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What Can Paddington Bear Tell Us About Migration?

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Migrants are currently viewed with considerable scepticism in the United Kingdom.

Politicians have seized upon this general feeling of unease to mobilise support by offering what has been described by the prime minister as 'muscular liberalism' - a rhetoric that harnesses fears that migrants are poor, uneducated, threatening, and culturally incompatible.

Given this current climate of hostility towards those from other countries who come to live in Great Britain, it may seem a little strange that we can learn something from the adventures of Paddington Bear, one of the country's best-loved children's characters.

But, however unlikely it may seem at first, my argument is that Paddington asks us to take a closer look at the politics shaping perceptions of migration in the UK. The stories shine a light on the paradox of how foreigners are regarded as both a positive and negative force in this country.

When we first meet him in A Bear Called Paddington, the little bear with the tattered case has just completed a dangerous journey to the UK, all the way from South America as a stowaway. His decision to leave his homeland is based on the belief of his Aunt Lucy that his life prospects will be far better abroad than if he stays in "deepest darkest Peru".

From the very start, Paddington's adventures and experiences mirror those of others who undertake long and dangerous trips in search of a better life. His passage here also underlines another point - if migrants are prepared to come to the UK despite the associated dangers and costs, it must be a good place to live.

Yet, the institutions, values, and ways of life that lead to self-perceptions that the UK offers excellent opportunities are also said to be under threat and in need of protection from an influx of migrants who it is claimed wish to undermine them.

After being discovered by the Brown family at Paddington station and welcomed into their family home, Paddington certainly benefits from their initial kindness. Similarly, in the real world, extending charitable gestures to migrants like Paddington can contribute to the idea that the host country, be it the UK or otherwise, occupies the moral high ground, again reinforcing positive self-perceptions.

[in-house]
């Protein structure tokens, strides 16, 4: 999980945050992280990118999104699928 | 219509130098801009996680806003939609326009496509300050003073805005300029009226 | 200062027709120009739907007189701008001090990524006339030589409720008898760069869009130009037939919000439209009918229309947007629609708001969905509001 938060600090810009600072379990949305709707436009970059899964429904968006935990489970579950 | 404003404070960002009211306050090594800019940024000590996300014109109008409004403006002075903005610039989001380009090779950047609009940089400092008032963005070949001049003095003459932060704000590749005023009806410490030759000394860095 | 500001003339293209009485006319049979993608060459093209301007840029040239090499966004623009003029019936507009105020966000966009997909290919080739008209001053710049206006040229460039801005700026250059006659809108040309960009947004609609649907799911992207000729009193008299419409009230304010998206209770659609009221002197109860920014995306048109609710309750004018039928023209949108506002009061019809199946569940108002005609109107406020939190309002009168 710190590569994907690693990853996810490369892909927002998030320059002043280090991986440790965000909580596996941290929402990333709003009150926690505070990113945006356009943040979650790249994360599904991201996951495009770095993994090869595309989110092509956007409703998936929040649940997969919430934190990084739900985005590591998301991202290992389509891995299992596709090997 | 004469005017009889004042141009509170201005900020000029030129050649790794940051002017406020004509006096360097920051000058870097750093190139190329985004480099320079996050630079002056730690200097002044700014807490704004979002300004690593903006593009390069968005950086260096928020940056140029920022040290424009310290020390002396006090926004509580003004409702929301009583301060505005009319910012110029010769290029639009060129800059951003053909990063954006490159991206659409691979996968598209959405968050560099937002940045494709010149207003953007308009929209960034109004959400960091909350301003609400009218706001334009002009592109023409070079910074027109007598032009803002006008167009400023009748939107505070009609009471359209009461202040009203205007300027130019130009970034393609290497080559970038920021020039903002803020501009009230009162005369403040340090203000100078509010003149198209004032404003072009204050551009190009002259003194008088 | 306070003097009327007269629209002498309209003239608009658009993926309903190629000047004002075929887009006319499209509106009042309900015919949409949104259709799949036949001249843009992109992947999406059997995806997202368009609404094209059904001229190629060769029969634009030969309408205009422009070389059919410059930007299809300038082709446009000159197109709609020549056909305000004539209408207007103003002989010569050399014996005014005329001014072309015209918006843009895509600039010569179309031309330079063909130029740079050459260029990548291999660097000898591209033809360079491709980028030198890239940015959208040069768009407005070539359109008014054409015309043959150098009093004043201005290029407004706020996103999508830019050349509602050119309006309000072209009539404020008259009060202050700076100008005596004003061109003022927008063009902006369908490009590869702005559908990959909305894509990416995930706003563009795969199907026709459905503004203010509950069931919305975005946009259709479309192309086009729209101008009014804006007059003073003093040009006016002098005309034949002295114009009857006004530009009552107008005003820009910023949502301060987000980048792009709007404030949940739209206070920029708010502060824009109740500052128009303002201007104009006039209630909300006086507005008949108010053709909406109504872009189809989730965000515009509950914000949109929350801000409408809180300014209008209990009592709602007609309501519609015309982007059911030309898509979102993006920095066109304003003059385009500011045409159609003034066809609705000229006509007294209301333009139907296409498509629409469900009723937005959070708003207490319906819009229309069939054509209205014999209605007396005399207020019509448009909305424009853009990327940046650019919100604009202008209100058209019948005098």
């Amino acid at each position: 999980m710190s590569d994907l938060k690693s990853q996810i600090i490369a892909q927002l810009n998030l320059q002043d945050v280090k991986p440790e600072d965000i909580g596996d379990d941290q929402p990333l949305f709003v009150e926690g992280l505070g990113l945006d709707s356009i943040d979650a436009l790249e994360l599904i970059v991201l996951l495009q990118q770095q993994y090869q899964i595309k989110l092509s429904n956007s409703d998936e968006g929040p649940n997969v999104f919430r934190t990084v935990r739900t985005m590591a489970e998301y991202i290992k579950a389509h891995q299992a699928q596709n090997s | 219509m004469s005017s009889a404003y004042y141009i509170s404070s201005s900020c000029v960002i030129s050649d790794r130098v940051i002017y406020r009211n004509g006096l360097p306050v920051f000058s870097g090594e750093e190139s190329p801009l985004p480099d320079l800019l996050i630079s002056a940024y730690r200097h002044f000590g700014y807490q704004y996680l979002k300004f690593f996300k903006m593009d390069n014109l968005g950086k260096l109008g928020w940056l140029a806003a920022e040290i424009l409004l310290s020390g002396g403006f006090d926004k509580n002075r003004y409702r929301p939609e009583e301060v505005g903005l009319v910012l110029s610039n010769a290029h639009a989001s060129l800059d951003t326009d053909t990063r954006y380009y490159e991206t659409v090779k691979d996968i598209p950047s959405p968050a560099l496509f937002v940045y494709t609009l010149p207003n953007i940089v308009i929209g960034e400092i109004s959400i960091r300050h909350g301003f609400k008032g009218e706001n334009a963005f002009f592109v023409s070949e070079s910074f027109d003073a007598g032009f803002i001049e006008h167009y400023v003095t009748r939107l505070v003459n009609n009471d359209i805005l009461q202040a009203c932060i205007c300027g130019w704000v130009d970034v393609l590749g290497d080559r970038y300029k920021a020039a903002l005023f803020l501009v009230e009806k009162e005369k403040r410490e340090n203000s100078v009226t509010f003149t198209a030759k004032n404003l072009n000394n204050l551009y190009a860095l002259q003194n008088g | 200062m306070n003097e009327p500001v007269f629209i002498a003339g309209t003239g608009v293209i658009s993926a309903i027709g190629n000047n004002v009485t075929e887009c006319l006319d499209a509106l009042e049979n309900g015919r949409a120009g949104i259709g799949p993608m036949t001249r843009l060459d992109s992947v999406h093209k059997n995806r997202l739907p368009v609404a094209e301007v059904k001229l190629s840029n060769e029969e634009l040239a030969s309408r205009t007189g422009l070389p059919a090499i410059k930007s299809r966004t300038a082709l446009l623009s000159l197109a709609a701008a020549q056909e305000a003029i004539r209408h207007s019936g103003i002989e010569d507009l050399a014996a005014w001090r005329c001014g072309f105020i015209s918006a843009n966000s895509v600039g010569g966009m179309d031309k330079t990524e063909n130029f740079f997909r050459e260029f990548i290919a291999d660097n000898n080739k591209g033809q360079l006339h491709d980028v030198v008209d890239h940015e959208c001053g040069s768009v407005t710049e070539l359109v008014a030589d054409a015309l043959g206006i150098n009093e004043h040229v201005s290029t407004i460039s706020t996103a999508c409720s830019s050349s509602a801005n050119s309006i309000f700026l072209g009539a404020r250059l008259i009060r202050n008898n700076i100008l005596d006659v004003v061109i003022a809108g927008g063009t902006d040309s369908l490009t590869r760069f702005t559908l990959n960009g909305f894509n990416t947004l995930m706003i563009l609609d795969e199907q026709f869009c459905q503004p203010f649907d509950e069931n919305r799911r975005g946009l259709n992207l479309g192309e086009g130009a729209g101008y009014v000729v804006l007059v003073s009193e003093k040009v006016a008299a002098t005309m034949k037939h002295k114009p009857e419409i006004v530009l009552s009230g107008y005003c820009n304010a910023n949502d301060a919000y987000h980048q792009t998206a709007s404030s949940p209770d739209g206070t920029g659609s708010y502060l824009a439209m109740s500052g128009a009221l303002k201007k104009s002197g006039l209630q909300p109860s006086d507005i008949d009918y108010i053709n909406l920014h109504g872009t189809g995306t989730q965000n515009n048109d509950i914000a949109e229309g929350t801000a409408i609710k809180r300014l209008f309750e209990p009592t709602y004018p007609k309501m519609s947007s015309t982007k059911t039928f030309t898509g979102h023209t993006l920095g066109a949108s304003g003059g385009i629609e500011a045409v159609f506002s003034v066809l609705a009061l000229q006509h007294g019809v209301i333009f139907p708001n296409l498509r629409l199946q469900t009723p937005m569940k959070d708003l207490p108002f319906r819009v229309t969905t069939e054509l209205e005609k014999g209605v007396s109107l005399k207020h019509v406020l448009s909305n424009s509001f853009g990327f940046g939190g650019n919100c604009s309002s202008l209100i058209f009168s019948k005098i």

Moreover, these 'generous gestures' by a host are often undertaken on the understanding that migrants have agreed to abide by an unstated set of rules and that they will also fulfil certain responsibilities. For example, the government's muscular liberalism champions English fluency and the adoption of specific cultural practises as necessary for residency in the UK. Yet, this misses the point that migrants should not be governed through the charitable whims and accompanying demands of a host, but rather on the firm legal duties enshrined in international human rights law. Importantly, it fails to recognise that migrants- like Paddington - can offer myriad benefits and skills to their new home and society.

Given the number of predicaments he creates, Paddington is often identified as a source of disruption in the stories. Thus, the little bear with the love of marmalade sandwiches, like other migrants, is a ready-made scapegoat for a variety of complex problems. Many of his misadventures are as much about the failure of others to make sense of his world view as they are about his own misinterpretations of British culture. Yet, while there are a series of tests to be passed for migrants - financial, security, language proficiency, cultural - in order to find acceptance in the UK, there are no comparable formalised processes for UK citizens to show that they are worthy of hosting newcomers.

Finally, when he is confronted about his antics, Paddington's sense of natural justice can lead him to deploy his trademark 'hard stare' when interacting with those who mistreat him. But, because he is otherwise portrayed as extraordinarily considerate and deferential to others, the reader is encouraged to be sympathetic to Paddington when he asserts himself.

Paddington, as an outsider, by challenging those attitudes and outcomes that appear to be unfair, revitalises the moral standards that guide everyday life around his home in Windsor Gardens. Yet, in contrast, muscular liberalism demands similar levels of consideration and deference from migrants but provides no legitimate avenue for them to articulate political demands or desires. Moreover, there is no recognition that the presence of migrants can make society a more just place.

When you look at the stories as political texts about migration, Paddington Bear provides an opportunity to think about the expectations we place on migrants and the problems that the presence of migrants is able to solve in the UK.

Simultaneously, Paddington also illustrates how solutions to these problems can be distorted by reactionary forces that tap into our most base forms of cultural chauvinism. Thus when discussing migration policy, we might be well served by keeping Paddington Bear in mind.